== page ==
Amazon Outdoor Recreation: How to Pack a Cooler
How to Pack a Cooler for Camping
Packing a cooler for camping correctly allows you to bring perishable food (which tend to be more delicious and healthy than canned or boxed items), and will keep frozen items from thawing. When packed in the appropriate manner, even a medium-quality cooler can keep items fresh and cold for up to 3 - 4 days.
Start with a cool cooler. If you keep your cooler in a warm attic or in the backyard sun, bring it indoors and fill wish some ice a few hours before you even start to pack it. Packing a warm cooler with ice would set you back hours of valuable frozen ice time!
Pre-chill all of the items. The thermodynamics of an ice chest/cooler is all about balance. If you put ice cubes into a glass of warm water, the final temperature of the water after a while will be somewhere in the middle right? Same applies for coolers. It's important to pre-refrigerate items you plan on packing for a weekend camping trip. A common culprits are room-temperature 6-packs of beer or soda. The colder the contents of the cooler are to start with, the longer the "chill" will last.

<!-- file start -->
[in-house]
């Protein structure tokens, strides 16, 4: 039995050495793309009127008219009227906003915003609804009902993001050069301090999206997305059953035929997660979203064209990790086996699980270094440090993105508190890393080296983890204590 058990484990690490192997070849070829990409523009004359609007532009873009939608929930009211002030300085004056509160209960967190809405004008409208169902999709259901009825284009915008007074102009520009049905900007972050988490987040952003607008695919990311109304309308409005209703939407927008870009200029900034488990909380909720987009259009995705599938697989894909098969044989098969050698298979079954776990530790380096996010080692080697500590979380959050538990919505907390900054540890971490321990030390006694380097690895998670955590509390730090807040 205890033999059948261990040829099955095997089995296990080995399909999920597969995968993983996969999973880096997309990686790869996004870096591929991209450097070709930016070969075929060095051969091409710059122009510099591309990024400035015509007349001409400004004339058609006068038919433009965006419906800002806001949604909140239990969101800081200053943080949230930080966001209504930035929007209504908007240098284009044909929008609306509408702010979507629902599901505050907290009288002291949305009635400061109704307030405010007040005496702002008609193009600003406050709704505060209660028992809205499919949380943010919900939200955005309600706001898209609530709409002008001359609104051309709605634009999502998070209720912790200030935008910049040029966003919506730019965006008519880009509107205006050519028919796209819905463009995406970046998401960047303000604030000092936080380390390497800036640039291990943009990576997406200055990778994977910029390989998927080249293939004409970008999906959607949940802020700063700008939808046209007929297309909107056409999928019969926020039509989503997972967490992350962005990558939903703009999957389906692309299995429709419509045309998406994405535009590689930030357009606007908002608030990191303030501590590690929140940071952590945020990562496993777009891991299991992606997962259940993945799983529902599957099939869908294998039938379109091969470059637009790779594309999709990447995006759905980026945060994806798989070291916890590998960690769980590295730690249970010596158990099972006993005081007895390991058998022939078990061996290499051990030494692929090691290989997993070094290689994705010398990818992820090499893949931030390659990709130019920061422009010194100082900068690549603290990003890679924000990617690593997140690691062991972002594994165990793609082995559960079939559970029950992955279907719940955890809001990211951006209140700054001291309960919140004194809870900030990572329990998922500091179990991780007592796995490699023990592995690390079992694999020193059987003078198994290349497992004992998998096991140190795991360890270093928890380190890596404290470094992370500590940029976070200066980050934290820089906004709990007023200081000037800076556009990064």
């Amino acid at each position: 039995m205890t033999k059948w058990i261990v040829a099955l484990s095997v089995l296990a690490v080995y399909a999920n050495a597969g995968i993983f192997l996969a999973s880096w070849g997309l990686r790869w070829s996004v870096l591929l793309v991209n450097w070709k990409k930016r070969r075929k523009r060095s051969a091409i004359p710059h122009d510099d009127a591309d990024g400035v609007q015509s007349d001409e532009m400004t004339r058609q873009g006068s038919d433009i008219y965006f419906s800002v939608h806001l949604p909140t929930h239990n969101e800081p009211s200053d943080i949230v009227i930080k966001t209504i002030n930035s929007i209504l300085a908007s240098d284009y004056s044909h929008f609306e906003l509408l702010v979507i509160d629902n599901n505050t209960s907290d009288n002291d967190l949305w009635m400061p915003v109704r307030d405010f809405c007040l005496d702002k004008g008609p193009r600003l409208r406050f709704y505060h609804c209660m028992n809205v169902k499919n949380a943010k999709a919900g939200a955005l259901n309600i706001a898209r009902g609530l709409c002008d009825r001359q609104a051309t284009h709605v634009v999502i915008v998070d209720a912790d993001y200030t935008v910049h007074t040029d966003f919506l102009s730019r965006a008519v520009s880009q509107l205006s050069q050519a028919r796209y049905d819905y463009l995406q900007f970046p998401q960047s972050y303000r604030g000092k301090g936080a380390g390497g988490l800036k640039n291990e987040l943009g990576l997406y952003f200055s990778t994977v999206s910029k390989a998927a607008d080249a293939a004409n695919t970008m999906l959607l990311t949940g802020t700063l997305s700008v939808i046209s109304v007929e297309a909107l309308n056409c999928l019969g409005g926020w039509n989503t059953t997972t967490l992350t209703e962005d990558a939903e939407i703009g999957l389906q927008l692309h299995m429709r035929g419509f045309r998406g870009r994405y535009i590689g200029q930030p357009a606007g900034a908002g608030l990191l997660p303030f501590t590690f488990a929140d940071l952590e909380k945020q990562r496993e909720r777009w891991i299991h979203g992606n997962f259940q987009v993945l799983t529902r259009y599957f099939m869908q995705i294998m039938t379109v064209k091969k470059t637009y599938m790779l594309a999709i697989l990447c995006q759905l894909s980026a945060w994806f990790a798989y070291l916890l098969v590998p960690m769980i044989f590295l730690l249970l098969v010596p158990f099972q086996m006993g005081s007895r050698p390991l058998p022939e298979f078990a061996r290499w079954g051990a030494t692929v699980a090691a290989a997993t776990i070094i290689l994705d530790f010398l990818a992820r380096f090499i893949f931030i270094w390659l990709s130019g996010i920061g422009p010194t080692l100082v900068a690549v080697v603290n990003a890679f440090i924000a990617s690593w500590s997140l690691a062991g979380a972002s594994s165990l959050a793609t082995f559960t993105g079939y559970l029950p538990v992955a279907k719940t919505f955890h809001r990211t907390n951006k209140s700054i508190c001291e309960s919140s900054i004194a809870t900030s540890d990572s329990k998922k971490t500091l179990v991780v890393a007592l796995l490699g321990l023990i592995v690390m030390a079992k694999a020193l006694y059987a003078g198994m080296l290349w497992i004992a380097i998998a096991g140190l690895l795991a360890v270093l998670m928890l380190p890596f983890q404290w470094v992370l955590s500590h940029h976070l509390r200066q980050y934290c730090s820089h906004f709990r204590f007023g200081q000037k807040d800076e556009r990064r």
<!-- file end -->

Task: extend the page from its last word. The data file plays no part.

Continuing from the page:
Place ice at the bottom of the cooler. Cold air sinks, and will keep the ice at the bottom frozen for longer. Ice also tends to melt faster when more surface area is exposed to air, so try to find the ice blocks rather than cubes. The blocks are often found at gas stations or convenience stores, and their shape fits nicely in the bottom of an ice chest.
Place frozen food on top of the ice layer. The lower level of the cooler, closest to the ice foundation, will be your "freezer" layer.
Separate layers to preserve temperatures and prevent freezer burn. Using a thin towel (or better yet, something insulating), separate your contents by laying it over the frozen food section. Put the items that you want chilled, but not frozen, on top of the towel.
Fill any air voids on top. Place another towel, more cold food, or flexible ice packs on top of your items if there is still room at the top. Air is a terrible insulator and open space should be reduced whenever possible.
Keep your cooler in the shade and closed whenever possible. You may consider choosing a smaller cooler for items you retrieve often, like water and sodas. This will keep your perishable food items colder for longer, and you're only introducing warm air into the cooler when you truly need to cook a meal.
Video: 7 Tips To Keep Your Cooler CRAZY Cold
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